Mine Ban Policy

Last updated: 18 December 2019


The Hashemite Kingdom of Jordan signed the Mine Ban Treaty on 11 August 1998, ratified on 13 November 1998, and became a State Party on 1 May 1999. On 1 April 2008, Jordan enacted the National Anti-Personnel Mine Ban Law, which incorporated the treaty into Jordan’s domestic law.[1]

Jordan has attended most meetings of the treaty, including the Third Review Conference in Maputo in June 2014. More recently Jordan attended the Seventeenth Meeting of States Parties in Geneva in November 2018, where it provided statements on victim assistance and Article 7 reporting.[2] Jordan did not attend the intersessional meetings in Geneva in May 2019.

Jordan’s Prince Mired Raad Zeid Al-Hussein has played an important leadership role in promoting the treaty. He served as chair of the board of the National Committee for Demining and Rehabilitation (NCDR) and president of the Eighth Meeting of States Parties in November 2007. He was also appointed in 2010 to serve as Special Envoy on Universalization of the Mine Ban Treaty.

Jordan is party to the Convention on Conventional Weapons (CCW) and its Amended Protocol II on landmines. It is not party to CCW Protocol V on explosive remnants of war, nor is it party to the Convention on Cluster Munitions.

Production, use, stockpile destruction, and retention

Jordan never produced or exported antipersonnel mines. It imported mines in the past. The United States (US) supplied 35,972 antipersonnel mines from 1973 to 1975, including 29,970 non-detectable M14 blast mines and 6,002 M18A1 Claymore mines.[3] Jordan also imported mines from Belgium (PRB M35) and the UK (No. 3 and No. 5 antipersonnel mines).[4]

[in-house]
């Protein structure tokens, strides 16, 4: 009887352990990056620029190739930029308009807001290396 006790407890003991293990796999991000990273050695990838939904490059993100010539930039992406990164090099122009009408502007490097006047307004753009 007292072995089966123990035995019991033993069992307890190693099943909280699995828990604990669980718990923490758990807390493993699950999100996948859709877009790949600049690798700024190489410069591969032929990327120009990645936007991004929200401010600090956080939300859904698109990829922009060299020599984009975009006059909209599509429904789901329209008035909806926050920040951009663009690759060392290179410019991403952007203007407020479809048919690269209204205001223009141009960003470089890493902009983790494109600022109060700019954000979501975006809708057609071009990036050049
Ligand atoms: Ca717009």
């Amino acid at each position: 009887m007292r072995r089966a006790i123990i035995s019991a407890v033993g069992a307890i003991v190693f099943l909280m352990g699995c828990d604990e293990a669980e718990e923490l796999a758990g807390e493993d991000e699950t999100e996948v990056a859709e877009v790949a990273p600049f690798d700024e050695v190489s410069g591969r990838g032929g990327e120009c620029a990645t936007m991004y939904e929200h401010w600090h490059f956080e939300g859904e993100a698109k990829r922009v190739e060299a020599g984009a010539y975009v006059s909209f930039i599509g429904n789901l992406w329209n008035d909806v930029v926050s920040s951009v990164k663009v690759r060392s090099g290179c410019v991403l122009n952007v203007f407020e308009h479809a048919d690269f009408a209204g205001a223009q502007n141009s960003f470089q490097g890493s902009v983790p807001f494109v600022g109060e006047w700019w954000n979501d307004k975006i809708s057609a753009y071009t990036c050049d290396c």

Jordan last used landmines in 1978. It completed the destruction of its stockpile of 92,342 antipersonnel mines in April 2003. It included Claymore mines in its stockpile destruction.

In April 2019, Jordan reported that it retained 100 antipersonnel mines for training purposes.[5]

[1] NCDR, “The Anti-Personnel Mine Ban Law: Law Number 10 for the year 2008,” Amman, April 2008. For more details see, Landmine Monitor Report 2008, p. 459.

[2] Statement of Jordan, Mine Ban Treaty Seventeenth Meeting of States Parties, Geneva, 27 November 2018; and statement of Jordan, Mine Ban Treaty Seventeenth Meeting of States Parties, Geneva, 30 November 2018.

[3] Letter to Human Rights Watch from US Army, Armament, Munitions and Chemical Command (USAMCCOM), 25 August 1993, and attached statistical tables.

[4] Wolfgang Hirsch, Point Paper: Jordan (New York: United Nations Publications, 1998), p. 7.

[5] Mine Ban Treaty Article 7 Report, 24 April 2019.